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Thursday, March 23, 2017

Making Eggs Fly

The resurrection of Jesus is the core of our faith, yet it could be argued that we don’t talk that much about it. Each Easter we roll out some familiar songs and perhaps buy a new shirt or dress. Just one Sunday a year to celebrate the resurrection doesn’t seem sufficient. Paul said, “If Christ is not raised, then our faith is in vain.” We know this is critically important. You’ve heard the definition of insanity: Continuing to do the same thing but expecting a different result. Perhaps the level of transformation we see in ourselves and in those around us is not what we long for because we are not living daily the implications of the resurrection. 

In another place Paul said,
Philippians 3:8, 10–11 (ESV) Indeed, I count everything as loss because of the surpassing worth of knowing Christ Jesus my Lord . . .  that I may know him and the power of his resurrection, and may share his sufferings, becoming like him in his death, that by any means possible I may attain the resurrection from the dead.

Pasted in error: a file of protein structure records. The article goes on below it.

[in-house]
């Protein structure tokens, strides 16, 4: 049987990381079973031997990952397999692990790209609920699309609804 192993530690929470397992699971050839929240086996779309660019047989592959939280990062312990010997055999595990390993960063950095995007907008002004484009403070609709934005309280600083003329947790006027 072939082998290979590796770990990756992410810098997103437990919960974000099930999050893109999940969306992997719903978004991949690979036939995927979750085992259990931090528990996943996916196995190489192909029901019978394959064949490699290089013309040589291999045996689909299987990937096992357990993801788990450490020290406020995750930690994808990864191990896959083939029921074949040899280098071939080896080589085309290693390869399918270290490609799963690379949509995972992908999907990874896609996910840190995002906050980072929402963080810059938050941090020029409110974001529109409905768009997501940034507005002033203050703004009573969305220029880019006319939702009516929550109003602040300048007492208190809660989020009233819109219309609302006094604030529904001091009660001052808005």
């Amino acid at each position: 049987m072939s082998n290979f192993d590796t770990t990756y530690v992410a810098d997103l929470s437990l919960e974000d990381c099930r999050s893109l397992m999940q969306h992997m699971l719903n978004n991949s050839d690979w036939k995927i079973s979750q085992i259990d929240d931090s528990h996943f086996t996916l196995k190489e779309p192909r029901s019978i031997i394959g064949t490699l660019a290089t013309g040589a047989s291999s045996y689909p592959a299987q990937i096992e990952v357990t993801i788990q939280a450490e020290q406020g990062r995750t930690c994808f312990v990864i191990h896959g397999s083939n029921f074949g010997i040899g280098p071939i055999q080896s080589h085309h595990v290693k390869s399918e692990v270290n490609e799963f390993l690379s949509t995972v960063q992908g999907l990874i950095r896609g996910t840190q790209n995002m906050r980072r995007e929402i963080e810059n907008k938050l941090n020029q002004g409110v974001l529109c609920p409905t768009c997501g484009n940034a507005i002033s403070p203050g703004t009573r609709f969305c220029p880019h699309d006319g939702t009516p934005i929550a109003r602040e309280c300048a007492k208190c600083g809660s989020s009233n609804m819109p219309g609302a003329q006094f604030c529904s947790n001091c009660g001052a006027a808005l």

Can you describe your daily experience as knowing the power of Jesus’ resurrection? I can’t;  not all the time. Our experience would look radically different if we knew Jesus in this way, in the midst of our real lives. We need more time, more than once a year, to think about the greater implications of the resurrection.

We need fresh thinking about the fundamentals. We need the Biblical equivalent of what Vince Lombardi is reported to have said at the beginning of camp each year for his professional players, “Men, this is a football.” For believers, that may be these words from the angels spoken to the terrified disciples at the tomb, “He is risen!” Or maybe Mary Magdalene’s announcement a little later, “I have seen the Lord!”

To help us grasp that what God seeks to do in us is a transformation requiring resurrection power, I’ve titled our Easter series from a quote by C.S. Lewis. He said,
It may be hard for an egg to turn into a bird: it would be a jolly sight harder for it to learn to fly while remaining an egg. We are like eggs at present. And you cannot go on indefinitely being just an ordinary, decent egg. We must be hatched or go bad.
What God is doing in us, and what we are seeking to encourage one another to do, will be impossible in our own strength, no more effective than teaching an egg to fly. Our Easter series is called, “Teaching Eggs to Fly: Why the Resurrection Must Change Us.” This Sunday’s message is a kind of preparation before we get into four views of the resurrection in the following Sundays. It’s called Foolishness vs. God’s Will from Ephesians 5:17-21. 
I’m starting the celebration of the resurrection of Jesus early this year. Will you join me?

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